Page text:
Monday, April 22, 2024

More Power to Your Phone With XS Powercard

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452_FigWith smartphones getting smarter, their battery consumption is also increasing. Normally, a person has to charge a phone at least twice daily. But this becomes a headache when travelling, as the user may not find charging points everywhere, or have the time to wait till the phone is completely charged. That is why power banks got introduced, to charge the device on-the-go. However, many power banks available in the market today are bulky.

Would it not be great to have a power bank that is portable, stylish and has some cool additional features, too? To address this, Xyra, an Indian start-up, has come up with a new product called XS Powercard—a fashionable credit-card-sized gadget that easily fits into a wallet/purse, has built-in cables and detachable flash storage, and can transfer or synchronise data between the phone and a computer. It comes with variable charging speeds and priority charging, too.

Most of us do not leave the house without our phone and wallet. The proposition of the developers is ‘Do not forget your wallet and you will not forget your battery pack.’

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Packed with features

This power bank, combined with storage and syncing functions, offers variable charging rates, three colours of light emitting diodes (LEDs) to indicate different charging states, three modes of charging (charge the phone, charge itself, and charge both), two types of connectors, a fortified universal serial bus (USB), autonomous phone detection and 2200mAh battery.

XS powercard has the following circuit blocks: DC-to-DC converter, logic circuit, lithium-ion battery recharging circuit, charge-rate modulation circuit and USB enumeration circuit.

It runs on a built-in non-replaceable 2200mAh lithium-polymer battery, encapsulated in two plastic halves that are ultrasonically welded together with other electronics in the circuitry. The battery lasts for over 500 cycles and has 150 days standby time until discharge.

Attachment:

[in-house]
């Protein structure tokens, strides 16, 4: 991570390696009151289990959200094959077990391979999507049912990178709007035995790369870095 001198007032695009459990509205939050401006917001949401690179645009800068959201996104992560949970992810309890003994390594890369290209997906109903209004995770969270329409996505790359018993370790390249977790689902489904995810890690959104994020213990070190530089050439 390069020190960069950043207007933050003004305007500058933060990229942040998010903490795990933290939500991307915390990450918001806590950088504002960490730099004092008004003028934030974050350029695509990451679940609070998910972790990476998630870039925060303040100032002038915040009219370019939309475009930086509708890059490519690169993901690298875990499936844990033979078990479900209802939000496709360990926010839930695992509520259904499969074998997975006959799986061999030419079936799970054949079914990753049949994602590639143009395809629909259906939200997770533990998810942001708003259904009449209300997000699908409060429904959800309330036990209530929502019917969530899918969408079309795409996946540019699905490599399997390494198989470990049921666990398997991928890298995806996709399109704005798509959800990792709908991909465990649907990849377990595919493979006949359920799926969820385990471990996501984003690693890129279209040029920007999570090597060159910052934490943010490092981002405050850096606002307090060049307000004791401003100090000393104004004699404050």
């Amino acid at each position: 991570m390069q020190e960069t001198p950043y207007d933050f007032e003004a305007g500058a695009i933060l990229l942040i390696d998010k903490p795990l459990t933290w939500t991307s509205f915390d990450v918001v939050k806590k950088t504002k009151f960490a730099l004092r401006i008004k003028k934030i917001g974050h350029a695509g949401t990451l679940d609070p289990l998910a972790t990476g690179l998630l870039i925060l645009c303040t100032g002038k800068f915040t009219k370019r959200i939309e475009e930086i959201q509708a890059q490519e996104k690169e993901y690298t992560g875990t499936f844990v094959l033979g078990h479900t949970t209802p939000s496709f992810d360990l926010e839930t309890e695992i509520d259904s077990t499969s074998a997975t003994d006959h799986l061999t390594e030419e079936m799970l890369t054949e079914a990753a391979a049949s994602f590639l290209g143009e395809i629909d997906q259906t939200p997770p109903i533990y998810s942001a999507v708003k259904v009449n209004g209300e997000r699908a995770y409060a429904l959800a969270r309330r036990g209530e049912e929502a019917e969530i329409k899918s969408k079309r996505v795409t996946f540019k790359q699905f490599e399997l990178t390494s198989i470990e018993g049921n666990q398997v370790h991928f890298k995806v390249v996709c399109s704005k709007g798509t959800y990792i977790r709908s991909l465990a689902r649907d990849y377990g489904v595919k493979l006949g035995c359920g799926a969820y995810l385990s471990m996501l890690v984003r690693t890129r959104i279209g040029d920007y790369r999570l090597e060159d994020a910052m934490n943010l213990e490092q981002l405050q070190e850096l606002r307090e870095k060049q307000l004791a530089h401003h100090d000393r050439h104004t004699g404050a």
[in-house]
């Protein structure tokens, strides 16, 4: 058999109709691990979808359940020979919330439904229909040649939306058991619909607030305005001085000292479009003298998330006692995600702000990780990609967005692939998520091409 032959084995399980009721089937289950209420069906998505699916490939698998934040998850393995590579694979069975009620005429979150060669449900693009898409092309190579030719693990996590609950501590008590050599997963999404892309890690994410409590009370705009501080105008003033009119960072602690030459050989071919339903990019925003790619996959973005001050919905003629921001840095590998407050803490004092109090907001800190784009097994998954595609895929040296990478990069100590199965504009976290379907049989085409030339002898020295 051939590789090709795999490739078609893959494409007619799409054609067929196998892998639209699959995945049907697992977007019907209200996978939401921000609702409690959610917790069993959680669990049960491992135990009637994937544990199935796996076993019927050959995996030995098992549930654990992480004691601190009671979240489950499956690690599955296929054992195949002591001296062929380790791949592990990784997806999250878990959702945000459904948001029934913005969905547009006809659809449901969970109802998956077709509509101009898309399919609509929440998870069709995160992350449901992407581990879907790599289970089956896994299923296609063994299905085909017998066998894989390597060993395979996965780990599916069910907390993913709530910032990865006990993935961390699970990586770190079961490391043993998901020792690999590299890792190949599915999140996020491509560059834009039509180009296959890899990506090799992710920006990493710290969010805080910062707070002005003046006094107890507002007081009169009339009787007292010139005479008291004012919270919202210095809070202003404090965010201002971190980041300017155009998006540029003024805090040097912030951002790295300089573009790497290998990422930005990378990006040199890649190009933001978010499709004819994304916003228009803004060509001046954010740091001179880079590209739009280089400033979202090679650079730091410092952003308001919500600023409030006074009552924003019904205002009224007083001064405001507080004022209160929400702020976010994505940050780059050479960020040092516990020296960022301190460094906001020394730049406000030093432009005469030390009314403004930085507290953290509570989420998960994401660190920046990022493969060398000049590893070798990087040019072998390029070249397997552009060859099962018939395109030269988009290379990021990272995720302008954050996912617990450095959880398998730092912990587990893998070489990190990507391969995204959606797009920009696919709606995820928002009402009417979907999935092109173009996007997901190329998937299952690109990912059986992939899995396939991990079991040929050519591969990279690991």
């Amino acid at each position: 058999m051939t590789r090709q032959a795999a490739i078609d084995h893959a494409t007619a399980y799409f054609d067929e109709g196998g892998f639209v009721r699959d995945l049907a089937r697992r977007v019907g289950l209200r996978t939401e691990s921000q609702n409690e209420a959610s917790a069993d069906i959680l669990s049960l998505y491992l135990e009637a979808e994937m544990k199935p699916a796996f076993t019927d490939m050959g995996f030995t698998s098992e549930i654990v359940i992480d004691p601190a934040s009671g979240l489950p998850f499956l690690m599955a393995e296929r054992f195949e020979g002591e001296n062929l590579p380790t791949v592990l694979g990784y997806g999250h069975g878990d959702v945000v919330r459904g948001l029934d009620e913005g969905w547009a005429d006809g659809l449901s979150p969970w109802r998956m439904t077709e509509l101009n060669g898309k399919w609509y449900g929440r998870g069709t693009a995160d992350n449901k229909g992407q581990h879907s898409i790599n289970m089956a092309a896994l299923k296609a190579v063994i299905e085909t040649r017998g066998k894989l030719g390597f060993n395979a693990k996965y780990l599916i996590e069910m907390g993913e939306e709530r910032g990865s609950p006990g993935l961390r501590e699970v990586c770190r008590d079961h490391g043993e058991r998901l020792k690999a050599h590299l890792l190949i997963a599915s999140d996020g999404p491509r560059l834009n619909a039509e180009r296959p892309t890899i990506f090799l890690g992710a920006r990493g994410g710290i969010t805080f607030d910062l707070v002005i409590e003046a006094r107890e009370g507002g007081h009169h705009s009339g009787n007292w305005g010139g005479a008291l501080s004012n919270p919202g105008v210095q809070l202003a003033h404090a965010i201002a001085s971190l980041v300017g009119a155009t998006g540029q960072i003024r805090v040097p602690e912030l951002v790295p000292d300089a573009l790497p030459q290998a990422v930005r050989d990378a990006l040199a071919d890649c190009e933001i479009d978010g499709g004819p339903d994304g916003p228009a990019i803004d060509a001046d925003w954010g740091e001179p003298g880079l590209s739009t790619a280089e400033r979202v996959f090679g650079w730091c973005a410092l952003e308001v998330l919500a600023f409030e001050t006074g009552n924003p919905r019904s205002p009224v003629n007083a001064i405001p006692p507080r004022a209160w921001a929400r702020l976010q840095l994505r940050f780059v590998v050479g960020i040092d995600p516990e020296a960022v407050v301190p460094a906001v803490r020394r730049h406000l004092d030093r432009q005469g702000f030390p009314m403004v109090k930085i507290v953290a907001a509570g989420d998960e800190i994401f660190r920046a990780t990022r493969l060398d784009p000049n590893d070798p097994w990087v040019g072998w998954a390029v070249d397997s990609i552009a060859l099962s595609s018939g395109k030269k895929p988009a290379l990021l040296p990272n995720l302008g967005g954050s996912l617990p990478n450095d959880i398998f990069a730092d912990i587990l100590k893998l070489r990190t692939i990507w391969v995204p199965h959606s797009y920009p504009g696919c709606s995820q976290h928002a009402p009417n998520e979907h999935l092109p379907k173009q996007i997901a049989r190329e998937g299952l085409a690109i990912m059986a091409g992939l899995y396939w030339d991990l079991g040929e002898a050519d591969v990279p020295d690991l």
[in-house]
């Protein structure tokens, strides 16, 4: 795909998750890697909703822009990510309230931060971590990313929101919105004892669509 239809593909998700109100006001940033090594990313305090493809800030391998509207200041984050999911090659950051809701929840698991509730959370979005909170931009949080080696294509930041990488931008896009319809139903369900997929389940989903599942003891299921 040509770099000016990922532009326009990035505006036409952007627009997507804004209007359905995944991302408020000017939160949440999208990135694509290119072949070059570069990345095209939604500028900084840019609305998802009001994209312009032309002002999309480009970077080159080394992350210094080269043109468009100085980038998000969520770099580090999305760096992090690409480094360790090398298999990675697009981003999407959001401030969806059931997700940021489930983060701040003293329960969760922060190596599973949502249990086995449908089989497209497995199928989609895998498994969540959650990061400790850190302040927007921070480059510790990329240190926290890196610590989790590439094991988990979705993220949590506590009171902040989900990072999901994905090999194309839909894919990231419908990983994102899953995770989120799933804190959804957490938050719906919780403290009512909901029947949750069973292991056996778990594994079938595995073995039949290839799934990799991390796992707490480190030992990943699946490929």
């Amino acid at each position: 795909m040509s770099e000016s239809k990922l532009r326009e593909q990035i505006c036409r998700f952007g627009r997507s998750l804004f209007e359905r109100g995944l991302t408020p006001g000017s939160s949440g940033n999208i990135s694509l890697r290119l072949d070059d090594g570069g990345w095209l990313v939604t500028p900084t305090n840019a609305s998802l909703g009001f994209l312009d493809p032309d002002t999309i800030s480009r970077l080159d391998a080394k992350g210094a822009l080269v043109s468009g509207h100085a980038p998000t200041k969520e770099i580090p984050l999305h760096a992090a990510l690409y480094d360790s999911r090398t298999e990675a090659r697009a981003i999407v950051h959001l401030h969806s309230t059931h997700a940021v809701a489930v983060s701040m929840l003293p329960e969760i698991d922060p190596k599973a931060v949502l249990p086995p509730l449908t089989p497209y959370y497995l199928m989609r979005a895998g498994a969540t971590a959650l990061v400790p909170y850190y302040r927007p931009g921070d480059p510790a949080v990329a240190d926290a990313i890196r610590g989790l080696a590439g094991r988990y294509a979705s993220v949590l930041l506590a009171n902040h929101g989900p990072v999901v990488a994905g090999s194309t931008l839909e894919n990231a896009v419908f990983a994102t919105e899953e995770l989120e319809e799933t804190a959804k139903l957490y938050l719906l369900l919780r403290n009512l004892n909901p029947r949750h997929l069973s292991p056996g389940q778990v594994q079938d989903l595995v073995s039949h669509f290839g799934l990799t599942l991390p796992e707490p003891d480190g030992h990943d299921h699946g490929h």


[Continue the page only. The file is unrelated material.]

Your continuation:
Miniaturising the product

XS Powercard is 82.5×63.0x6.3mm in size and weighs just about 65gm. The body is made of ten per cent glass-filled polycarbonate, has smooth matte finish and comes in white and black colour variants.

Strategic casing design. It has an ergonomic and lightweight design that fits into a wallet, effectively using the existing space above the credit cards in it. That is, you can place the gadget in the topmost credit card slot with other credit cards stacked below it, and it adds only 6.3mm thickness to the wallet.

Cables are placed strategically to avoid tangling and measure up to 30.5cm (1-foot) when extended to their full length. Moreover, it allows the user to talk or text on the phone even while charging.

Eliminating switches. The smart power-management feature automatically and instantly detects and starts charging the phone when connected to the card. This eliminates the need for an on/off switch.

PCB size and space management. It was mainly critical thinking, intricate design choices and immaculate space management that allowed fitting everything into the small size, according to the team.

The team also spent a lot of time trying to miniaturise the printed circuit board (PCB) to the smallest size.

Charging smartly
XS Powercard combines multiple features that make charging easier and hassle-free for users.

Single-port smartcharging. The single-port charging allows users to simultaneously connect XS Powercard to the phone and USB port of a computer, laptop or adaptor. The team made it smart by introducing priority charging, which means that, when the gadget is connected to both phone and USB port, power is first directed to the phone, allowing it to charge. Once the phone is fully-charged, the gadget redirects power to charge itself. So you do not have to separately charge the two. This is ideal for those who charge their phones every night, as they can wake up to find both the devices charged.


Following is how it was implemented:
Current drawn by the phone was measured and calibrated to understand when it is completely-charged. Then, this system was hardwired into the device. The same could have been achieved with software as well but the team decided to take the hardware route as it was cheaper.


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